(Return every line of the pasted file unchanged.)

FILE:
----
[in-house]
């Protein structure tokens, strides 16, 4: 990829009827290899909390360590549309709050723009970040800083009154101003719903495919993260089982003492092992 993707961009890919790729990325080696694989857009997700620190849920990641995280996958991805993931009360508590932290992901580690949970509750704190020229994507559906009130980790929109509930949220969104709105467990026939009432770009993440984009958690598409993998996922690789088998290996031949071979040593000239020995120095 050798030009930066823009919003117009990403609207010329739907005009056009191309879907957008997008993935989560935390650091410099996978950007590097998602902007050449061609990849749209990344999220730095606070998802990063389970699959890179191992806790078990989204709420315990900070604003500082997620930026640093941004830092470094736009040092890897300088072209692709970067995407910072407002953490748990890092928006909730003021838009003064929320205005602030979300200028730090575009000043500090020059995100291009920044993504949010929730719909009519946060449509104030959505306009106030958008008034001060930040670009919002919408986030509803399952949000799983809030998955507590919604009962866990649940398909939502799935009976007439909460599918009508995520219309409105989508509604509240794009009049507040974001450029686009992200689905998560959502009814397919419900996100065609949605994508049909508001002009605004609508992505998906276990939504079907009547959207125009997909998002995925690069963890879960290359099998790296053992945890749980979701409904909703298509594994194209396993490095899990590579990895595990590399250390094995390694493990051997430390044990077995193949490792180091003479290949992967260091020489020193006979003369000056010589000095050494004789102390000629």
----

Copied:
[in-house]
């Protein structure tokens, strides 16, 4: 990829009827290899909390360590549309709050723009970040800083009154101003719903495919993260089982003492092992 993707961009890919790729990325080696694989857009997700620190849920990641995280996958991805993931009360508590932290992901580690949970509750704190020229994507559906009130980790929109509930949220969104709105467990026939009432770009993440984009958690598409993998996922690789088998290996031949071979040593000239020995120095 050798030009930066823009919003117009990403609207010329739907005009056009191309879907957008997008993935989560935390650091410099996978950007590097998602902007050449061609990849749209990344999220730095606070998802990063389970699959890179191992806790078990989204709420315990900070604003500082997620930026640093941004830092470094736009040092890897300088072209692709970067995407910072407002953490748990890092928006909730003021838009003064929320205005602030979300200028730090575009000043500090020059995100291009920044993504949010929730719909009519946060449509104030959505306009106030958008008034001060930040670009919002919408986030509803399952949000799983809030998955507590919604009962866990649940398909939502799935009976007439909460599918009508995520219309409105989508509604509240794009009049507040974001450029686009992200689905998560959502009814397919419900996100065609949605994508049909508001002009605004609508992505998906276990939504079907009547959207125009997909998002995925690069963890879960290359099998790296053992945890749980979701409904909703298509594994194209396993490095899990590579990895595990590399250390094995390694493990051997430390044990077995193949490792180091003479290949992967260091020489020193006979003369000056010589000095050494004789102390000629």